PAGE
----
In the novel, Manasi, reflecting on the roots of their craft, recalls Krishna’s monologue thus: “Goddess Kali is the consort of Lord Shiva, also referred to as Shakti, meaning energy. Lord Shiva is the salient aspect of the Transcendental reality and Mother Kali is the dynamic aspect of the Transcendental Reality. When Kali is performing her role, reality is moving. When Shiva is performing, reality is silent. Shiva never spoke a single word until Shakti came into his life as Parvati. Parvati assumed different roles to fulfill Shiva’s expectations from his wife. Shiva and Parvati are said to be the most ideal match.

As Annapoorna, the goddess of food, she fed him. As Kamakhya, the goddess of pleasure, she indulged with him in exploring physical ecstasy. As Gauri, demure and delicate, she allowed Shiva to dominate though she is beyond domination. As Durga, she protected. As Kali, undressed with hair unbound, undeterred to be herself, unafraid of being judged and mocked, she taught him to face the truth. Lalitha, the beautiful is also Bhairavi, the fearsome. Mangala, the auspicious, is also Chandika, the violent.

By opening herself to the totality for her Lord, Shakti allowed her true, complete self to be perceived by Shiva, thus assuming the role of a mirror which in turn helped Shiva to discover himself.” In their next manifestation, these dynamics of love-hate, beauty-ugliness, truth-untruth play out through the ‘Leela (sport)’ of Radha and Krishna, in a reversal of roles between Shiva and Shakti. ‘Maya’ is the power of transition, “divinely responsible for rejuvenating the rugged and the rusted.”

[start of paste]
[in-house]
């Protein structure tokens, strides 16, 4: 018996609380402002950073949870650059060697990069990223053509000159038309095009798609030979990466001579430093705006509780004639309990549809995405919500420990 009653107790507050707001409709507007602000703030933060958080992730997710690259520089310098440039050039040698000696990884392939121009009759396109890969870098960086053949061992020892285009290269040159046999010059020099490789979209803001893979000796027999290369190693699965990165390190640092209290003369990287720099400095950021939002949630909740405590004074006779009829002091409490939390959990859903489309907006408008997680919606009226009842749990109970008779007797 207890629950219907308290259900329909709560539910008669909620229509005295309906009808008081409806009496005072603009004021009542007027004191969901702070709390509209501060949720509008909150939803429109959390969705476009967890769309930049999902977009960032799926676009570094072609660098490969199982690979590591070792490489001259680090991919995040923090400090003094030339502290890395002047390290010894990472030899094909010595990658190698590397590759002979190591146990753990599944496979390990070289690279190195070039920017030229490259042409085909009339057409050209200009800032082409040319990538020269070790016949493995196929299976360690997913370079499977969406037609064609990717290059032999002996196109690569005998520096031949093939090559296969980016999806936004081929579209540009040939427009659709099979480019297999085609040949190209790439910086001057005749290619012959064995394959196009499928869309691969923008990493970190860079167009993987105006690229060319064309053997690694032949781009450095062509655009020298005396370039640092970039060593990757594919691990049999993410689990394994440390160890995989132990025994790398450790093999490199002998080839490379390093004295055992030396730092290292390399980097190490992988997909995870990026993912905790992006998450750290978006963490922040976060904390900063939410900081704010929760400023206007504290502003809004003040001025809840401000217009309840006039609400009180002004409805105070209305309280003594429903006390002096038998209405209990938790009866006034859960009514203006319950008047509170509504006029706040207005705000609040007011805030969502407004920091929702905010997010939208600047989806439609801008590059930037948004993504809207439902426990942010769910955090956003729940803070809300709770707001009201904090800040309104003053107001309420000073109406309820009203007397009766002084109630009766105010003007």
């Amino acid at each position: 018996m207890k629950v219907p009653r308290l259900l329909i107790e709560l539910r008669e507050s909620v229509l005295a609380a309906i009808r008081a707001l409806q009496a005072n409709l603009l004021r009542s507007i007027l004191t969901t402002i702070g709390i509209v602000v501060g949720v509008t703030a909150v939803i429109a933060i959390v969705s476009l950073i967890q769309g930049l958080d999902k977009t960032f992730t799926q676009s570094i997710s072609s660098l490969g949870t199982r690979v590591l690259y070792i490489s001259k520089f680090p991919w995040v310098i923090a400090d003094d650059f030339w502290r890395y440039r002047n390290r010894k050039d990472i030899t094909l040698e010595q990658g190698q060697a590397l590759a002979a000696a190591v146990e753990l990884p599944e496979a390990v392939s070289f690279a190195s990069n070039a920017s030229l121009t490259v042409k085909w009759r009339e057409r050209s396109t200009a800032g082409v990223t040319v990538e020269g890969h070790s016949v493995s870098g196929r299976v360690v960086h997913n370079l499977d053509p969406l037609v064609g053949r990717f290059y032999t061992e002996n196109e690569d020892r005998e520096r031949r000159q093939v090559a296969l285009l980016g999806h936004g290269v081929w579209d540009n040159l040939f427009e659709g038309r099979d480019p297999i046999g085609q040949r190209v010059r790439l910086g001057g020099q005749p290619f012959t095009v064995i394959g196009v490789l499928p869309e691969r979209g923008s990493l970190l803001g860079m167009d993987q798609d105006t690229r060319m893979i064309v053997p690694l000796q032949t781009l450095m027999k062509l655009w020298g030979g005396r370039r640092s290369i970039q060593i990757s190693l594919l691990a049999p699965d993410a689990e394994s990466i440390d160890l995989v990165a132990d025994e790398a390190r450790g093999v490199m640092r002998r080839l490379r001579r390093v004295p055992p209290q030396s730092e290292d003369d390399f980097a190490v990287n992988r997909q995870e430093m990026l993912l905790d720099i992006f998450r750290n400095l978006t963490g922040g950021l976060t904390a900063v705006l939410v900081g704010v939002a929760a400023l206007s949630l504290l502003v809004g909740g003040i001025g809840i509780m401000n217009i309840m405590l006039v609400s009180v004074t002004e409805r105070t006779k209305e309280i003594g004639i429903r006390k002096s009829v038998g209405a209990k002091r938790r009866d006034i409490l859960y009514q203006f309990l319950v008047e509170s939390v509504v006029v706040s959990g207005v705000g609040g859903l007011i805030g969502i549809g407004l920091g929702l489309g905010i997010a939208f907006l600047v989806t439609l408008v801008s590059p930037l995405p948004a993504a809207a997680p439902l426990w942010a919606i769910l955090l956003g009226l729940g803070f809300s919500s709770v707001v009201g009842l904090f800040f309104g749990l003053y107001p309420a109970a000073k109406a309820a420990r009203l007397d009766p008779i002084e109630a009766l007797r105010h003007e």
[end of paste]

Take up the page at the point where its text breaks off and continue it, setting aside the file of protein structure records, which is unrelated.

This passage from the novel gives an indication of the extent of symbolisms that Manasi has internalised in her journey with a Bharatanatyam artiste. She is no flamboyant girl like Vatsala, but she quietly applies her deeper understanding of the metaphysics and cosmology that has grounded ‘Bharatanatyam’ over centuries, far better than her husband, Raj Shekhar, who feels his carefully cultivated identity over the years was being rocked by the newcomer in his life.
It is not that Raj Shekhar, who having grown up in an orphanage and reaches the top through sheer dint of hard work is stupefied by his own ego. He has his reflective moments and plays the distance logic well in the novel. But circumstances are such that he lets Manasi script their new prestigious production, ‘Rasia’. It gives her the elbow room to rework that script and also enables a graceful resolution of the love tangle that threatens to engulf them.

Instead of the usual archetypical one partner in the proverbial love triangle having to give up or ‘sacrifice’, that the cosmology surrounding the ‘triple aspects’ of Goddess Shakti and Shiva could be creatively reinterpreted to resolve matters of the human heart, makes an absorbing read.

( Source : Deccan Chronicle. )